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Throttling When Plugged in to AC

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Throttling When Plugged in to ACEdit

UPDATE: One user on NotebookReview who previously experienced consistently reproducible severe GPU throttling (down to 135 MHz) has reported that the issue appears to be solved with the A03 BIOS update. Now his GPU will occasionally drop out of turbo mode down to 941 MHz, but it will maintain that clock speed. Conversely, his CPU, which prior to the BIOS update would always run in Turbo mode even under heavy load, now throttles slightly (gradually down to 1600 MHz, likely to increase available cooling capacity for the GPU), but the net effect is that games run much better.

There have been a handful of users who have been frustrated by a loss of performance (sometimes sleight, sometimes drastic) under load, such as that put on the system by a demanding PC game.  Bokeh, an owner of a pre-production M3800, claims that he has tried to induce throttling on a pre-production M3800 and it does not happen unless airflow is intentionally obstructed; other users have reinforced this claim, indicating that the XPS 15 and the M3800 are designed to be able to fully use the hardware contained within them so long as they have access to fresh air.  One user specifically noted that >90°C CPU temps trigger throttling on the XPS 15.

Things to consider if this is happening to you:

  1. Check the ability of your laptop to manage its heat.  Are the fans running without a problem?  Are the vents in or out of the laptop blocked by anything?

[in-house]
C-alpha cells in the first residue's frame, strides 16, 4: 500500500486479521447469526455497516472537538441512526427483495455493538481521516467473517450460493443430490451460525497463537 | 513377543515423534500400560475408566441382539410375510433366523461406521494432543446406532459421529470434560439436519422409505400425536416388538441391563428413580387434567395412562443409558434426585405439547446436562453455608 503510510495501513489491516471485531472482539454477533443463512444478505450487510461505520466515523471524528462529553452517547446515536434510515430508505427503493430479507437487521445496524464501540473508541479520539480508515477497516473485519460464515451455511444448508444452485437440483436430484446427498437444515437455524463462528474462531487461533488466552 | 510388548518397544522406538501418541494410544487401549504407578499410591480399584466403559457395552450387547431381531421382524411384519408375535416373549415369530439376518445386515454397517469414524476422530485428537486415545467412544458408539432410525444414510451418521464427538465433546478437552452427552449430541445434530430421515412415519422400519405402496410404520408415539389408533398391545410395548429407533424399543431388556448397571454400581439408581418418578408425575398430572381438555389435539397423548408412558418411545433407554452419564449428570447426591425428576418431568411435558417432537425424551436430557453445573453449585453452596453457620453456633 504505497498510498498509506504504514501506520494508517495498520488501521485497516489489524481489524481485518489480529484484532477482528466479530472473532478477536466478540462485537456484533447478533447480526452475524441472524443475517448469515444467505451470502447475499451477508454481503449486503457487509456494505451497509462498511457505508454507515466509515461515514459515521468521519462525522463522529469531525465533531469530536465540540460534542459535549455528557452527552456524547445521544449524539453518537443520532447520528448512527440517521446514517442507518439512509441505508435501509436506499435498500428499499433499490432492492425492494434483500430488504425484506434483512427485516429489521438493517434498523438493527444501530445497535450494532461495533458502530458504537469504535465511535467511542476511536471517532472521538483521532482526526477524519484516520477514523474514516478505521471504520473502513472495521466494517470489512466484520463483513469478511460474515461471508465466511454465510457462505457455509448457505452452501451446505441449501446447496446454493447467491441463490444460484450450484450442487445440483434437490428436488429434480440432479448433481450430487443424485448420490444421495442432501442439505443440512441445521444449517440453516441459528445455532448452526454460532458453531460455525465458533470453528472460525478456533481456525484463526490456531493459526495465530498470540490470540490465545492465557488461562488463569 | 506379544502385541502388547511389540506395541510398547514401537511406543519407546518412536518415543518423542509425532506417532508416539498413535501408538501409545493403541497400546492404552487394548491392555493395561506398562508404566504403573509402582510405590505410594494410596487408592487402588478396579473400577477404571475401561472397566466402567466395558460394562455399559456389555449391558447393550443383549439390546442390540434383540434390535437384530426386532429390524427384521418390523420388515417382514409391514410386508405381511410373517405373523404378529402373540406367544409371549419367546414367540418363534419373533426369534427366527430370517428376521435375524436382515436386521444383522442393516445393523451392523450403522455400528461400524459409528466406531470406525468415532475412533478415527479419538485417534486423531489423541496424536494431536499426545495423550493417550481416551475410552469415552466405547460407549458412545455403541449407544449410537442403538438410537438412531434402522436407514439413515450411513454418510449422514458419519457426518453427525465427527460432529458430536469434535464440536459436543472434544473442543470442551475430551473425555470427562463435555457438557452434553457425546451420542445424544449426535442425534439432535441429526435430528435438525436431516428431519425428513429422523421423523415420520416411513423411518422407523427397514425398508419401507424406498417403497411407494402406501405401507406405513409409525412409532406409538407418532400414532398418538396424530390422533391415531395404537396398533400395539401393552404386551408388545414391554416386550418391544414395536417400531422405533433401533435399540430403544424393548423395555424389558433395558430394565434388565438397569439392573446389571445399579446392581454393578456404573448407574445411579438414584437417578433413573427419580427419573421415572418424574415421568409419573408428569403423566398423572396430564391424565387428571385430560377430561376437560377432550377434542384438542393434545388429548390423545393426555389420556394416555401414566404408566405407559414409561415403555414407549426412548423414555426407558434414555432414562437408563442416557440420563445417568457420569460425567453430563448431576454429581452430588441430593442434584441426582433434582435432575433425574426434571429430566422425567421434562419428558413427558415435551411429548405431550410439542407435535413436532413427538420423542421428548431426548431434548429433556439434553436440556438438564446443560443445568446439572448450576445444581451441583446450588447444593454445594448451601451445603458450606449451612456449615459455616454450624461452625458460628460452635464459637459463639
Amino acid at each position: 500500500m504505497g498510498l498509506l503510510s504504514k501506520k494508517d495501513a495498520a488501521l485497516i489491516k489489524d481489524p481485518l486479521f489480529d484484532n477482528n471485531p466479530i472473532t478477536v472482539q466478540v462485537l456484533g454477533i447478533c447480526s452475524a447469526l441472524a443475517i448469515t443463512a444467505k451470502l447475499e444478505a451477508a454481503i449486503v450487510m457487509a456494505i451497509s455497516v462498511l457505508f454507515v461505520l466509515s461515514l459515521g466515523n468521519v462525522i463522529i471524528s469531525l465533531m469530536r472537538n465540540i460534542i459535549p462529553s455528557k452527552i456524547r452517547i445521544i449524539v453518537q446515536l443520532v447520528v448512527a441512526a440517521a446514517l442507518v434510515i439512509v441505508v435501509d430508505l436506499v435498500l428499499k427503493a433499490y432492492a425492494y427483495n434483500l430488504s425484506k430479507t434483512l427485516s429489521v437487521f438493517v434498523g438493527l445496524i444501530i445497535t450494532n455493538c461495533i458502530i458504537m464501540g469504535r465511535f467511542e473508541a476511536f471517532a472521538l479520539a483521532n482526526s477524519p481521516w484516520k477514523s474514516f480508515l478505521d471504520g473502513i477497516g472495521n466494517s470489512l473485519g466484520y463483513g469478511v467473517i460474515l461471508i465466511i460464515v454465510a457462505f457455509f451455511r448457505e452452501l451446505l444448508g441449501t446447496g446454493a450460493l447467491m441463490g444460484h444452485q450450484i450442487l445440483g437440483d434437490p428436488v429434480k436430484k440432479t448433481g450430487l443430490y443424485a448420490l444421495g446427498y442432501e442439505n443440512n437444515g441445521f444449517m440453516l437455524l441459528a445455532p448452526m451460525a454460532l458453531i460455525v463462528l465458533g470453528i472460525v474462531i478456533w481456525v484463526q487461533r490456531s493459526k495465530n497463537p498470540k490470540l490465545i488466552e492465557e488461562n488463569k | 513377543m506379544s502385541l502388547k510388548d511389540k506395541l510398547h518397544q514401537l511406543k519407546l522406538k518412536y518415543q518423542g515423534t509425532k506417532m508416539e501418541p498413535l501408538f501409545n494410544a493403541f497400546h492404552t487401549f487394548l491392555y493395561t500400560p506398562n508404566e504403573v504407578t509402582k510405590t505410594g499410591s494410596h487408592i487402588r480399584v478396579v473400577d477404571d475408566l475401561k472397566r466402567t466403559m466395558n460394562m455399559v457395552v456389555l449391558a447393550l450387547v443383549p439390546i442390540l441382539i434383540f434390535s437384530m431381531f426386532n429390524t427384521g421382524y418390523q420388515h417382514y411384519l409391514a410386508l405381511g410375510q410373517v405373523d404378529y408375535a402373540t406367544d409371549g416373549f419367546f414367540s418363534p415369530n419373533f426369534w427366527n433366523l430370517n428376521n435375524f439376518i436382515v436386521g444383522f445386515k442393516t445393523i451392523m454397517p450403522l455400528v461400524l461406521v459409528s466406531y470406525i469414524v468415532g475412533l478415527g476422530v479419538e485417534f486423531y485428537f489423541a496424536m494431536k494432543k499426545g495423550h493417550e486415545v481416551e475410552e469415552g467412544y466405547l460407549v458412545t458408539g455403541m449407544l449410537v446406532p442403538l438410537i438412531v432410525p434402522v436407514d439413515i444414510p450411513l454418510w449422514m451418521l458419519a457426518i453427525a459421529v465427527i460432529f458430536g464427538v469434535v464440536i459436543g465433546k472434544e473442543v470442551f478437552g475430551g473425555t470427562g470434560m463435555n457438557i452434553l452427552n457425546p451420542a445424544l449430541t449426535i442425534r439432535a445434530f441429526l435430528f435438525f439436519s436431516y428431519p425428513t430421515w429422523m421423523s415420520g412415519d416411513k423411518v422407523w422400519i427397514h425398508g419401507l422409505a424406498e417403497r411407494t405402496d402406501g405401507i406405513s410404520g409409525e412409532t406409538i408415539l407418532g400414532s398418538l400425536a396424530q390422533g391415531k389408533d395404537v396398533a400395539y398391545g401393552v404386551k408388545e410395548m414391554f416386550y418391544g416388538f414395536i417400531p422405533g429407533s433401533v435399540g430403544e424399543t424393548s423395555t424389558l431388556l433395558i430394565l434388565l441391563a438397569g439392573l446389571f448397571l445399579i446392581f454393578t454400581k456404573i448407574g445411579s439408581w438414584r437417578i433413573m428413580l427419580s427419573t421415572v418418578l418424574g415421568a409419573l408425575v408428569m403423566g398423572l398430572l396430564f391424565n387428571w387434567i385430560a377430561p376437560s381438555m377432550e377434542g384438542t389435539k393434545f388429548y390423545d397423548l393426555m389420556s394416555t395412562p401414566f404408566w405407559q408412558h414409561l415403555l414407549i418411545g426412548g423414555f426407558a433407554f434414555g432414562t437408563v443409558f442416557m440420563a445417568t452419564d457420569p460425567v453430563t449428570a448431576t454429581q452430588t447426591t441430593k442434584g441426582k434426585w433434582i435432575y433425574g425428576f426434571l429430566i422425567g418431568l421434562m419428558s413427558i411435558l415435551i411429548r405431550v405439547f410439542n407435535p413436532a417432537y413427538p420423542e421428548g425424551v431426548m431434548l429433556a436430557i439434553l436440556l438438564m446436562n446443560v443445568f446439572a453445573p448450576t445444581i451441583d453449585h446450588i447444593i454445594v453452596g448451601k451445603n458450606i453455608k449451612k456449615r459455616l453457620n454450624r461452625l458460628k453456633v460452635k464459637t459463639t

2. Are you running current drivers for the GPU?  Even if you are, it may be worthwhile to re-install.
  3. Are you expecting too much out of your system?  The GT-750M is a mid-tier GPU.  Consider reading this thread on NotebookReview, in which users comment that the low-voltage CPU in the XPS 15 combined with the limits inherent to the GT-750M GPU mean that the XPS 15 should not be considered as a gaming rig, though it is certainly capable of some gaming.  In general, they suggest you keep gaming resolutions moderate (at or below 900p) and eliminate any graphic effects that you don't have a dying need to see during gaming.  NotebookCheck, in this report, claims that the GT-750 with 2GB DDR5 RAM (such as it is configured in the XPS 15) is a reasonably capable card, however, and you should be able to play at least some games at 1080p.  Experiment to find the sweet spot for your particular game of choice.


To document any throttling that may be going on, you may wish to follow these instructions (originally posted by [-Mac-] to the user forum at NotebookReview on 20 November 2013:

Instructions [for using HWinfo64 while playing games to record system information]:

1) Download HWinfo64:
http://www.hwinfo.com/files/hw64_426.exe portable version (this version does not need to installation)
http://www.hwinfo.com/files/hw64_426.zip

2) Launch your game, and come back to windows then you can launch HWinfo (remember to set logging mode), in this way GT750m will be logged

3)Come back to your game and play normally

4)Send CVD file in this forum, if CVS file is to big or file extensions is not allowed you can use 7Zip, Winzip or Winrar.

This file will record all information such as the clock of GPU and CPU their load and their temperature throughout the time that you have played.

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